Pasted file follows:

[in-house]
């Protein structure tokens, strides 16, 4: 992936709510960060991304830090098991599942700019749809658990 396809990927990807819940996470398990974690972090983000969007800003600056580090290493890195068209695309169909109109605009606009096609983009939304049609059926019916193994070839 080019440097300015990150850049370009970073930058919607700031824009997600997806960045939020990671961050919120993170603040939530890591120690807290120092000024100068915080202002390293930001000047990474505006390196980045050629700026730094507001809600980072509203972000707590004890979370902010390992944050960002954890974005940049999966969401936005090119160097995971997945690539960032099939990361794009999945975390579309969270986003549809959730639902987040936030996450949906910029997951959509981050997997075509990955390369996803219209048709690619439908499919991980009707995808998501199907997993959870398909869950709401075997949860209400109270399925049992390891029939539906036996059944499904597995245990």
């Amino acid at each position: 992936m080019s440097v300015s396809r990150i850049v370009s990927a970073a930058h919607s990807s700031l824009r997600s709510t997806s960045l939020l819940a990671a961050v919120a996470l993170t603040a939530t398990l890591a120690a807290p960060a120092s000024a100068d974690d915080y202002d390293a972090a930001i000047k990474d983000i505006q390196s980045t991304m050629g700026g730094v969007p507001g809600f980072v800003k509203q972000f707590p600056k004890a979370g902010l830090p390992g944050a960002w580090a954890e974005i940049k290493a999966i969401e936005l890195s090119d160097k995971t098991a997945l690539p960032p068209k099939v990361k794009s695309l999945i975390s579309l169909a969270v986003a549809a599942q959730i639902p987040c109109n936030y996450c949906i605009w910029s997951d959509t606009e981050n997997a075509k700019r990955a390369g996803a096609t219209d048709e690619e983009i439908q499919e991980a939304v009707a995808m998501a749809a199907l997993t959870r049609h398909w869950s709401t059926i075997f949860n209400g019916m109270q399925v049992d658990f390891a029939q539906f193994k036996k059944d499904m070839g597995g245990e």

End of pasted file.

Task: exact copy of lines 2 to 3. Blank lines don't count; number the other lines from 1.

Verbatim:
């Protein structure tokens, strides 16, 4: 992936709510960060991304830090098991599942700019749809658990 396809990927990807819940996470398990974690972090983000969007800003600056580090290493890195068209695309169909109109605009606009096609983009939304049609059926019916193994070839 080019440097300015990150850049370009970073930058919607700031824009997600997806960045939020990671961050919120993170603040939530890591120690807290120092000024100068915080202002390293930001000047990474505006390196980045050629700026730094507001809600980072509203972000707590004890979370902010390992944050960002954890974005940049999966969401936005090119160097995971997945690539960032099939990361794009999945975390579309969270986003549809959730639902987040936030996450949906910029997951959509981050997997075509990955390369996803219209048709690619439908499919991980009707995808998501199907997993959870398909869950709401075997949860209400109270399925049992390891029939539906036996059944499904597995245990």
């Amino acid at each position: 992936m080019s440097v300015s396809r990150i850049v370009s990927a970073a930058h919607s990807s700031l824009r997600s709510t997806s960045l939020l819940a990671a961050v919120a996470l993170t603040a939530t398990l890591a120690a807290p960060a120092s000024a100068d974690d915080y202002d390293a972090a930001i000047k990474d983000i505006q390196s980045t991304m050629g700026g730094v969007p507001g809600f980072v800003k509203q972000f707590p600056k004890a979370g902010l830090p390992g944050a960002w580090a954890e974005i940049k290493a999966i969401e936005l890195s090119d160097k995971t098991a997945l690539p960032p068209k099939v990361k794009s695309l999945i975390s579309l169909a969270v986003a549809a599942q959730i639902p987040c109109n936030y996450c949906i605009w910029s997951d959509t606009e981050n997997a075509k700019r990955a390369g996803a096609t219209d048709e690619e983009i439908q499919e991980a939304v009707a995808m998501a749809a199907l997993t959870r049609h398909w869950s709401t059926i075997f949860n209400g019916m109270q399925v049992d658990f390891a029939q539906f193994k036996k059944d499904m070839g597995g245990e």